When you apply for a credit card, a loan, or any other form of credit, the lender will check your credit reports as part of your application and risk assessment process. Your credit reports and credit scores help lenders determine, at a glance, the risk of doing business with you.
Think of your credit reports and credit scores as report cards for adults. Lenders, however, don’t have just one credit report to choose from when you apply for financing.
Rather, lenders may request your credit reports from one of three major credit reporting agencies, also known as bureaus. Some lenders even check multiple credit reports at the same time to gather as much information about you as possible before making their decision.
What Are the Credit Reporting Agencies?
In the United States, there are three major credit reporting agencies or, informally, CRAs. These three companies are Equifax, TransUnion, and Experian. While the process of credit reporting dates back well over 100 years, we’ve had these three major players for about 20 years now.
While the three major CRAs get the most attention, there are several smaller reporting agencies, as well. The primary purpose of most consumer reporting agencies is to gather information about you, specifically, your credit management history.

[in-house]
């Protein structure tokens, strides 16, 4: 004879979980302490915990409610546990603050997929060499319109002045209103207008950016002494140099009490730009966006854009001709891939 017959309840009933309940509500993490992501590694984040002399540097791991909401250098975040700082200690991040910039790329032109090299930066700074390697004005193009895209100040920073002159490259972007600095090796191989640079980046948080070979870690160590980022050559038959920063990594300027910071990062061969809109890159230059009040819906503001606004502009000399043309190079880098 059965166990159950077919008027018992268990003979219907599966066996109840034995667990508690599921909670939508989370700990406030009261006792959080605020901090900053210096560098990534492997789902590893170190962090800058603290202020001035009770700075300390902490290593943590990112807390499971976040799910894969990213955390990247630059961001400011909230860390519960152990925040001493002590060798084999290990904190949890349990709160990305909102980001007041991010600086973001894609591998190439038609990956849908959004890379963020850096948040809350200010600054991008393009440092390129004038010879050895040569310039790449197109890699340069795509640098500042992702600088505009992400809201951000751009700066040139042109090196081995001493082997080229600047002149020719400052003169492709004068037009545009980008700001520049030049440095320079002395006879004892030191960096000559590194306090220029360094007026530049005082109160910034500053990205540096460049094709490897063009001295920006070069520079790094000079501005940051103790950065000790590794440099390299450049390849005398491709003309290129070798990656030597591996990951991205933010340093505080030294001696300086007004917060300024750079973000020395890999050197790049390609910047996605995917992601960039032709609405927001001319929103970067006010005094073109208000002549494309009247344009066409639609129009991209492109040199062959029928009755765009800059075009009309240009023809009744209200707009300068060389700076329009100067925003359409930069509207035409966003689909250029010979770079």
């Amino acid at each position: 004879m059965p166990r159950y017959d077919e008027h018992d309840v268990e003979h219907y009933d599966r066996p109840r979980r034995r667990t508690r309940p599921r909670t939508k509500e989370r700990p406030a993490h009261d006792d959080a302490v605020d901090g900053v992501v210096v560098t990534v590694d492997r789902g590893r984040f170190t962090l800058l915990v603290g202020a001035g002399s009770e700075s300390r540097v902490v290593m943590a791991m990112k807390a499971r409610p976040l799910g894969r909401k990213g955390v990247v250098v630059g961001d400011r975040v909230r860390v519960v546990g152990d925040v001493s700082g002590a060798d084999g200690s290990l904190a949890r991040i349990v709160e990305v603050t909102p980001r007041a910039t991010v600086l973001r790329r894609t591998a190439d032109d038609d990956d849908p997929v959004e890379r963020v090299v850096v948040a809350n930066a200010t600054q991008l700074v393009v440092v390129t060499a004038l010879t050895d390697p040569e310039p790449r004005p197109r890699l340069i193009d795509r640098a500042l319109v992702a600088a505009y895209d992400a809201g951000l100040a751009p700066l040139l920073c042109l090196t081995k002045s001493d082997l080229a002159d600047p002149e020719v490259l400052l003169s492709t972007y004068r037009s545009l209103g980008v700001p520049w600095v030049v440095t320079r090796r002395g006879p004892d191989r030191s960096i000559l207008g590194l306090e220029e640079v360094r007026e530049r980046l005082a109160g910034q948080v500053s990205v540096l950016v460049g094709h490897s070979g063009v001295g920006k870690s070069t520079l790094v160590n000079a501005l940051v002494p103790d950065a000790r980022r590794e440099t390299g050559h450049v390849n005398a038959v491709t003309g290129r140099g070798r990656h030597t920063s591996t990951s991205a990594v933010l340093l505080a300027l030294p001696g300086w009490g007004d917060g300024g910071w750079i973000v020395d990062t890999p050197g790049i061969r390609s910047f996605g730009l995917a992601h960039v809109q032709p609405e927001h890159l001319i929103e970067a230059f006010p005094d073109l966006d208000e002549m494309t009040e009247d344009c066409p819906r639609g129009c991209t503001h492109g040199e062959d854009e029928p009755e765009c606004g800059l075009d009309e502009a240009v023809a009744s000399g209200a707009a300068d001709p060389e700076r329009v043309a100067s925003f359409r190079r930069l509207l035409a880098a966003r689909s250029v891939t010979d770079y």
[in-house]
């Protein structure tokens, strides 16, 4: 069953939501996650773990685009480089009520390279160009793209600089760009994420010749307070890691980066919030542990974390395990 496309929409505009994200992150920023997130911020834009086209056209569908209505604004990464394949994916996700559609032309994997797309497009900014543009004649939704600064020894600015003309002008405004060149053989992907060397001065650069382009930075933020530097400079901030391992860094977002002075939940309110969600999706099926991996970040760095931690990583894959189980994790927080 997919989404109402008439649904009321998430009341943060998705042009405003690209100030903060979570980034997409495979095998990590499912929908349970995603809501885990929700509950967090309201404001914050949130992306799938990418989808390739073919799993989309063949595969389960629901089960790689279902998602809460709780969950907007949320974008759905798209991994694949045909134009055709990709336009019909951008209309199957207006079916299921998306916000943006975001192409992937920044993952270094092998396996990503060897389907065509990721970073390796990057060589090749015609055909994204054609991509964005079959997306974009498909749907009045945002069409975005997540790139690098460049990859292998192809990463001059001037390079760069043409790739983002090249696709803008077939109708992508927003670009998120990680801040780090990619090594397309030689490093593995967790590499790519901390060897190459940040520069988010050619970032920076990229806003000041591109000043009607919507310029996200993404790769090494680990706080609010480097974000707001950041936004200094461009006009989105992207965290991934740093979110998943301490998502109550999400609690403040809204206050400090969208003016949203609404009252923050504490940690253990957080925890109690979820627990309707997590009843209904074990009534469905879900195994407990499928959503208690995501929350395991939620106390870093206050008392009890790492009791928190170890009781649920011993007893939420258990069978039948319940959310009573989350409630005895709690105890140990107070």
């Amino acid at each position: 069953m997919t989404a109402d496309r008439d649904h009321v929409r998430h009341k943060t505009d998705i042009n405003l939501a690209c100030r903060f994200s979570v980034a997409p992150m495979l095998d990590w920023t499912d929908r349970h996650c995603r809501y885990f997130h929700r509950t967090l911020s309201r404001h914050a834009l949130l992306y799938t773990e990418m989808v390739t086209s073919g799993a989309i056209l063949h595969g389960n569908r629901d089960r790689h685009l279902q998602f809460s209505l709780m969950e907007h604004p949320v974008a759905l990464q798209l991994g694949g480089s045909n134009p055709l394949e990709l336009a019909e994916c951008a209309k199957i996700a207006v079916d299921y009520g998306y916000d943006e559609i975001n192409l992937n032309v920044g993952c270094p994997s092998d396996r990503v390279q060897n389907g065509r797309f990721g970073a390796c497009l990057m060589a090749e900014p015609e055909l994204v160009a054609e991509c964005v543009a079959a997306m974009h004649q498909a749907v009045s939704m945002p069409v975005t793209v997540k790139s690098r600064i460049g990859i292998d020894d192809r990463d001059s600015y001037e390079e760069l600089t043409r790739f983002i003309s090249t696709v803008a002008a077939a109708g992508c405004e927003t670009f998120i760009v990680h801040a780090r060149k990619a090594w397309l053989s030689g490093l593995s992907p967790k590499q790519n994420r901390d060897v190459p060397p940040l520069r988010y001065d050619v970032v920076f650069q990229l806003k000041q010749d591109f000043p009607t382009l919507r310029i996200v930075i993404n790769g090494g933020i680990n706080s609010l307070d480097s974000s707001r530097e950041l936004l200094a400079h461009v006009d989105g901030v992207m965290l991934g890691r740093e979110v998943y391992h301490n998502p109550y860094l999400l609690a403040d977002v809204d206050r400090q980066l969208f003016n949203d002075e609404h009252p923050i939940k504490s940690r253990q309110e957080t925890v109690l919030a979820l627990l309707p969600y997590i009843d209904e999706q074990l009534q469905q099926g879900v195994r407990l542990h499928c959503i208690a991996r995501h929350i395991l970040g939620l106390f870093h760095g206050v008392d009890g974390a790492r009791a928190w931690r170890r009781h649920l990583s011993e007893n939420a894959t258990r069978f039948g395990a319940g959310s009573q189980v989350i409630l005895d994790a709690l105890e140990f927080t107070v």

The reason these companies gather information about your credit management habits is simple. It’s valuable.
Lenders and other companies pay the credit bureaus for access to your information when you apply for credit, insurance, rent, utilities, and other services. By considering how you’ve managed credit in the past, lenders understand whether you’re likely to be a good customer and pay your bills on time in the future.
The tools generally used to make this assessment are credit scores, which are based entirely and exclusively on the information in your credit reports.
In the United States, the CRAs don’t need your permission to collect your financial information. However, once they have it, they must follow the rules. The Fair Credit Reporting Act, or FCRA, is the primary federal statute that regulates the CRAs and restricts what they can and cannot do with the information they collect.
Similarities Among the Credit Reporting Agencies